14 Sample questions to encourage t, r, w m in phase 2 What types of experiments could you do to test your ideas?Can you see a pattern in the mathematics? How can you use the pattern to help you?What other procedures and strategies could you use?What else do you need to know to resolve the investigation?Is your solution close to your prediction? If not, why is it different?For further examples of questions, refer to the paper Prompting students to think, reason and work mathematically in the support materials and on the QSA website.
15 Communicating and justifying Phase 3Communicating and justifyingStudents:communicate their solutions or conclusionsreflect on, and generalise about, their learningjustify or debate conclusions referring to procedures and strategies usedlisten to the perceptions of others and challenge or support those ideaspose similar investigations or problems.Students:are given the opportunity to share their conclusions and the knowledge, procedures and strategies they used to arrive at their conclusions. The communication could be written, oral or incorporate the use of technology. It could be addressed to audiences such as small groups of peers, whole-class groups, a teacher or members of the communitydevelop the habit of writing down their thoughts, results, conjectures, arguments, proofs, questions and opinions about the mathematics used. They learn that a mathematical generalisation is something that is always trueuse their written algorithms, formulae, resources or explanations of their procedures and strategies as evidence to support their conclusions and challenge the conclusions of othersconvince their classmates that a particular result is true or plausible by giving precise descriptions of good evidence including proofs, procedures and strategies used. They could also use their learning to support or challenge the ideas of others. As they proceed through their schooling, students’ understandings of what constitutes a ‘good’ proof should become more sophisticatedextend their problem-solving abilities by posing a problem similar to the one they have solved (e.g. How would using a triangular shape for display boards change the results of the investigation?).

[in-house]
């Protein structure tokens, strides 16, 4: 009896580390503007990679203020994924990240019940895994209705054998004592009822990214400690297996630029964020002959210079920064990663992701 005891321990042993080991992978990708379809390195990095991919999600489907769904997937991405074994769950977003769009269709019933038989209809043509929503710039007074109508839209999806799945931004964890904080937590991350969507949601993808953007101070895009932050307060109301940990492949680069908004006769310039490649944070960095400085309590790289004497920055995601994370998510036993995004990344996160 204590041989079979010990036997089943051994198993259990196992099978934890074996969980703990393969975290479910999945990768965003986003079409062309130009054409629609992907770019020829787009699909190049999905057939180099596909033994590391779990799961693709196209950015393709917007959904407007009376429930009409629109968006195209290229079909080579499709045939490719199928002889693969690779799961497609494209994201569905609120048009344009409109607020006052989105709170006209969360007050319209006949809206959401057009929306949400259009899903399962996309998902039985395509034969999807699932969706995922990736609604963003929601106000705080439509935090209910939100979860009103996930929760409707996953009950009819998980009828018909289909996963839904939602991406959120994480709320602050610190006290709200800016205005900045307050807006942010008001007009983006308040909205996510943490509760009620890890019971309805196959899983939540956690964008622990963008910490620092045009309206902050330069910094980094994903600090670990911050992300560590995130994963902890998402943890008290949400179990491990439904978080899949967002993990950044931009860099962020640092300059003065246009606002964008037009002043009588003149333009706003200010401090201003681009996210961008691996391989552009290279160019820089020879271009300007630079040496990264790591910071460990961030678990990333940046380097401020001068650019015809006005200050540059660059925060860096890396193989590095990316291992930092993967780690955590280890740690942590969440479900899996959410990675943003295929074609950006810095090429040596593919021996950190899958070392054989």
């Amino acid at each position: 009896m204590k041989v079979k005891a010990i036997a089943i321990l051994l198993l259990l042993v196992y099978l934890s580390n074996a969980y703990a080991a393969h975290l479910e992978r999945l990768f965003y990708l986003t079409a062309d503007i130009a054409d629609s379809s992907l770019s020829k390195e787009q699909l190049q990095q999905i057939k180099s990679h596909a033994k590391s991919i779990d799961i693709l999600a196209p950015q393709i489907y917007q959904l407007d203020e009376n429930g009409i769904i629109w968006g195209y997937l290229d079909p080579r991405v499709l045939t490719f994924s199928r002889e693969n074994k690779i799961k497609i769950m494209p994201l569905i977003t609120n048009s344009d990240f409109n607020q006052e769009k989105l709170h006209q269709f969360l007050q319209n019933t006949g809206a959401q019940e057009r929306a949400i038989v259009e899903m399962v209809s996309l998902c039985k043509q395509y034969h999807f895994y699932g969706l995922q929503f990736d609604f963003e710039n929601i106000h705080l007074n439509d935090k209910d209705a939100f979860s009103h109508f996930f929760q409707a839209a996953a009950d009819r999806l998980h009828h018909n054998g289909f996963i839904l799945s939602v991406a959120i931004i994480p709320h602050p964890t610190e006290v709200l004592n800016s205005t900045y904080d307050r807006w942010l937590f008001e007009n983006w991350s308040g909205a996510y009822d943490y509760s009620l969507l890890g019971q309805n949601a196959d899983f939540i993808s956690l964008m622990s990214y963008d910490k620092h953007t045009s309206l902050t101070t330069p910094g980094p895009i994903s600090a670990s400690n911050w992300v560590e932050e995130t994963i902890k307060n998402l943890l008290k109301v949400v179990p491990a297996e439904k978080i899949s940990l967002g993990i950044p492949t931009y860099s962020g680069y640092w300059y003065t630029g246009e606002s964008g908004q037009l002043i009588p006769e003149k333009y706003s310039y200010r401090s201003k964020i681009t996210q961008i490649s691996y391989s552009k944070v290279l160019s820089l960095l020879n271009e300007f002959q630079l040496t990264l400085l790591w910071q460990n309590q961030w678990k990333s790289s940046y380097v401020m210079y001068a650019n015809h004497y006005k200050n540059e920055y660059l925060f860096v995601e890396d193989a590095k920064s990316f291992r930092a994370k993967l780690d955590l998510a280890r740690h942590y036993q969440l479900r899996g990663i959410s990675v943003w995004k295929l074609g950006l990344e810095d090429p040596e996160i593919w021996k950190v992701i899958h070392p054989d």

16 Sample questions to encourage t, r, w m in phase 3 What is the same and what is different about other students’ ideas?Will the knowledge, procedures and strategies that you used work in similar situations?What mathematics do you know now that you didn’t know before?There are no notes for this slide.
17 Teachers can support t, r, w m by: guiding mathematical discussionsproviding opportunities for students to develop the knowledge, procedures and strategies required for mathematical investigationspresenting challenges that require students to pose problemsproviding opportunities to reflect on new learning.Teachers facilitate discussions by asking questions that require students to think mathematically rather than recall facts and by providing opportunities for students to discuss aspects of an investigation with their peers.Focused teaching that occurs within the context of an investigation provides students with knowledge, procedures and strategies from which they may select as they progress through the investigation.Developing students’ abilities to pose problems is a vital component in helping them to understand problem structures. Students may pose problems at different stages of an investigation. For example:students may pose a problem as a way of approaching a task to be completed, such as ‘If an international student were visiting our school, how could I use mathematics to help me prepare them for the visit?’when trying to establish a pathway through an investigation, a student may think of a related, more accessible problem or reword a question using more familiar languageafter a conclusion has been reached a student may pose an alternative related problem, such as ‘Would the results be the same if I surveyed Year 12 students instead of Year 9 students?’after an investigation has been completed, students may ask ‘In what other situations could I apply the knowledge, procedures and strategies that I used in this investigation?’Reflecting on their learning encourages students to actively think about past or current learning in order to improve future performances and helps them become self-directed learners. Teachers need to explicitly encourage reflection as students are unlikely to engage in reflections independently.For more information about the teacher’s role, refer to the About thinking, reasoning and working mathematically paper in the support materials and on the Queensland Studies Authority website.
18 The syllabus promotes t, r, w m by: describing the valued attributes of a lifelong learner in terms of thinking, reasoning and working mathematicallyencouraging students to work through problems to be solved, questions to be answered, significant tasks to be completed or issues to be exploredadvocating the use of a learner-centred, investigative approach in a range of contextsemphasising the connections between topics and strands that are often required in dealing with mathematics in ‘real-life’ situations.These ideas can be found in the syllabus rationale and in the information about planning.Support materials such as sample investigations illustrate how thinking, reasoning and working mathematically can be promoted in the classroom.
19 Materials to support thinking, reasoning and working mathematically How to think, reason and work mathematically (poster)About thinking, reasoning and working mathematically (information paper)Prompting students to think, reason and work mathematically (paper)Thinking, reasoning and working mathematically in the classroom (paper)Papers described in the annotated bibliography in the ‘Additional information’ section of the support materialsThere are no notes for this slide.
20 Contact us Visit the QSA website at www.qsa.qld.edu.au Queensland Studies AuthorityPO Box 307Spring HillQueensland 4004AustraliaPhone:Fax:Visit the QSA website at